In early 2000, my husband and I were traveling for a couples’ tournament in Greenwood, SC. While visiting a local tackle shop I saw this lure called a Chatterbait. It was a peculiar looking thing. I thought it looked like a swim jig attached to a piece of tin. Curiosity won, so we made the purchase.
I attached a curly tail grub as the trailer and off we went. At first cast, I liked how far I could throw it. During the retrieve I was taken aback by the vibration I felt. On the first hookset, I had a knee jerk reaction and away the bass went. It was a learning curve. I quickly learned to give it a second after the strike, quite like the moments waiting with a topwater bait, and voila, fish in the boat! Needless to say, the Chatterbait has been a basic necessity in my arsenal ever since.
The Chatterbait shines when other moving baits lose their luster. For instance, when a crankbait only gets a sniff or blasted and the bass just isn’t committing, try the Chatterbait. No one says reeling has to start as soon as it hits the water. It can be counted down to different depths. If using a 4-6’ diving crankbait, count the Chatterbait down to the appropriate depth…one Mississippi, Two Mississippi, three…you get the point.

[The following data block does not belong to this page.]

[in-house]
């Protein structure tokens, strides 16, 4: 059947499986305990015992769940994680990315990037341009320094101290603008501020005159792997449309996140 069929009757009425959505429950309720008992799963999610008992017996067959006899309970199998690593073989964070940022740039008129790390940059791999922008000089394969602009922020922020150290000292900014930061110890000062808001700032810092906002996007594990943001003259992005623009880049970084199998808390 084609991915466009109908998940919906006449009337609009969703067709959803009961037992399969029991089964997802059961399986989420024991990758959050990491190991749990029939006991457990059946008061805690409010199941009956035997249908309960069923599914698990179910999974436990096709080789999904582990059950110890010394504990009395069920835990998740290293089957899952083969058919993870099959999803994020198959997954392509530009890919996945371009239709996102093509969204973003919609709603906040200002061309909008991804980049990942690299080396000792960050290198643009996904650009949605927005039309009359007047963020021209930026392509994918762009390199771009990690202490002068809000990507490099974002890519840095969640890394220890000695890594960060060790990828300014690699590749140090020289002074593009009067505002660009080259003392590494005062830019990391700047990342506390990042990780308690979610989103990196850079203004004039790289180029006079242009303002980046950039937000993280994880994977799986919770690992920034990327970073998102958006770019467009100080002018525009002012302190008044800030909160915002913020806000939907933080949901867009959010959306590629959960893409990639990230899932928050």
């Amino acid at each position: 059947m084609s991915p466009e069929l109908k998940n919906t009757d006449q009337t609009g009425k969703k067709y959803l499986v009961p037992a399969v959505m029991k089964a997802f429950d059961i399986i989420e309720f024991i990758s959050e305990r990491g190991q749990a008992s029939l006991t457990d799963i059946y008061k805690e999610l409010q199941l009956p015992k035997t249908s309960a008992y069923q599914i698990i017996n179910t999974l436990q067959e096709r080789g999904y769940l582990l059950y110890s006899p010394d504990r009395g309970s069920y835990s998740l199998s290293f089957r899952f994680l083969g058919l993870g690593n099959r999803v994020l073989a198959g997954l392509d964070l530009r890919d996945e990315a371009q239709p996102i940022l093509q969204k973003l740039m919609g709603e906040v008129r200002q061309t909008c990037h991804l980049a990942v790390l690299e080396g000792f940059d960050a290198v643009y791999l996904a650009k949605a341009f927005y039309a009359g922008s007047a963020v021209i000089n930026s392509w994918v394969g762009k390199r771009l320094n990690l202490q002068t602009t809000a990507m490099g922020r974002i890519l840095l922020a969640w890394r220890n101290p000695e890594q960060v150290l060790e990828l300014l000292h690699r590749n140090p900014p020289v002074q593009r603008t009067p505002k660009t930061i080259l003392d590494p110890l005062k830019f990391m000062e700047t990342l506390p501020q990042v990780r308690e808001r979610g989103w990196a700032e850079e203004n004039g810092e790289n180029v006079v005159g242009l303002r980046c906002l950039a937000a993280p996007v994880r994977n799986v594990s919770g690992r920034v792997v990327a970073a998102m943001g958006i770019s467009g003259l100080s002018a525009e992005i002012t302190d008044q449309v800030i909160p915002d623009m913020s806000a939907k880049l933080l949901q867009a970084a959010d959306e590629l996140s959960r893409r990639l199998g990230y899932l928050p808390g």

The Chatterbait shines on its own in almost any condition. A lot of fisherman love the Chatterbait under cloudy conditions and when it’s raining and a spinnerbait isn’t producing. I’ll not argue the Chatterbait works great under these circumstances. Many times, during a rain storm I’ll chose it over a spinner bait. But don’t get caught up in the norm and limit the possibilities of the Chatterbait. It also shines in clear water and on sunny days. A prime example, while I was throwing a frog over grass on a bright clear morning, the bass were just swatting at the frog. I picked up my Chatterbait and started fishing over the grass. Several times when the grass grabbed the bait, a few light twitches and the bait would break loose often creating a reaction strike.
In more recent days, I prefer to add a fluke as my trailer. I like to stick with white on white Chatterbait’s and flukes or more natural colors. I rig on a Powell 7ft Inferno with 17lb fluorocarbon line. This does the trick even when fishing over grass.
I haven’t found a condition yet where a Chatterbait couldn’t serve the purpose of putting bass in the boat.
Now go catch fish